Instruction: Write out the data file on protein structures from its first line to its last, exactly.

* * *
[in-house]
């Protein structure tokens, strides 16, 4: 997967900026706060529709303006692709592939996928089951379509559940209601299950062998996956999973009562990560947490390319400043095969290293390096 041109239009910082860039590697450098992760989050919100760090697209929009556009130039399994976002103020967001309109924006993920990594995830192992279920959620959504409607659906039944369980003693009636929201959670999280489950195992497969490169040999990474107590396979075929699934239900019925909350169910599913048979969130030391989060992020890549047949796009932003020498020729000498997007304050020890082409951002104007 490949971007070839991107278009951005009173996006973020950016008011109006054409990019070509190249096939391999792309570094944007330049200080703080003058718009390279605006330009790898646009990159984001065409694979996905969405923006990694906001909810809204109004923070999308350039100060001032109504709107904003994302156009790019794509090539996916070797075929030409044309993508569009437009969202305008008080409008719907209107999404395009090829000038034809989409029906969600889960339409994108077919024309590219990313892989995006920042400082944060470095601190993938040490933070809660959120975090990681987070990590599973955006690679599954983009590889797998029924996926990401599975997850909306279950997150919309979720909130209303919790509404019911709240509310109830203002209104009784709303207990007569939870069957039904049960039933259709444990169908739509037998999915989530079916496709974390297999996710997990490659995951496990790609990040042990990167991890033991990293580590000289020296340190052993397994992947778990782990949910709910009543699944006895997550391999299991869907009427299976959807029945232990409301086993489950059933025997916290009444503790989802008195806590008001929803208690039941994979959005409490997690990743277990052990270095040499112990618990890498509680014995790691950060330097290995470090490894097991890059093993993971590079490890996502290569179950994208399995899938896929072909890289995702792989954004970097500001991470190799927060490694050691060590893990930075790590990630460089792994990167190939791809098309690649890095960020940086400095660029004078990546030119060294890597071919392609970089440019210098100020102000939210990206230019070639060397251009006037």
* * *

[in-house]
């Protein structure tokens, strides 16, 4: 997967900026706060529709303006692709592939996928089951379509559940209601299950062998996956999973009562990560947490390319400043095969290293390096 041109239009910082860039590697450098992760989050919100760090697209929009556009130039399994976002103020967001309109924006993920990594995830192992279920959620959504409607659906039944369980003693009636929201959670999280489950195992497969490169040999990474107590396979075929699934239900019925909350169910599913048979969130030391989060992020890549047949796009932003020498020729000498997007304050020890082409951002104007 490949971007070839991107278009951005009173996006973020950016008011109006054409990019070509190249096939391999792309570094944007330049200080703080003058718009390279605006330009790898646009990159984001065409694979996905969405923006990694906001909810809204109004923070999308350039100060001032109504709107904003994302156009790019794509090539996916070797075929030409044309993508569009437009969202305008008080409008719907209107999404395009090829000038034809989409029906969600889960339409994108077919024309590219990313892989995006920042400082944060470095601190993938040490933070809660959120975090990681987070990590599973955006690679599954983009590889797998029924996926990401599975997850909306279950997150919309979720909130209303919790509404019911709240509310109830203002209104009784709303207990007569939870069957039904049960039933259709444990169908739509037998999915989530079916496709974390297999996710997990490659995951496990790609990040042990990167991890033991990293580590000289020296340190052993397994992947778990782990949910709910009543699944006895997550391999299991869907009427299976959807029945232990409301086993489950059933025997916290009444503790989802008195806590008001929803208690039941994979959005409490997690990743277990052990270095040499112990618990890498509680014995790691950060330097290995470090490894097991890059093993993971590079490890996502290569179950994208399995899938896929072909890289995702792989954004970097500001991470190799927060490694050691060590893990930075790590990630460089792994990167190939791809098309690649890095960020940086400095660029004078990546030119060294890597071919392609970089440019210098100020102000939210990206230019070639060397251009006037």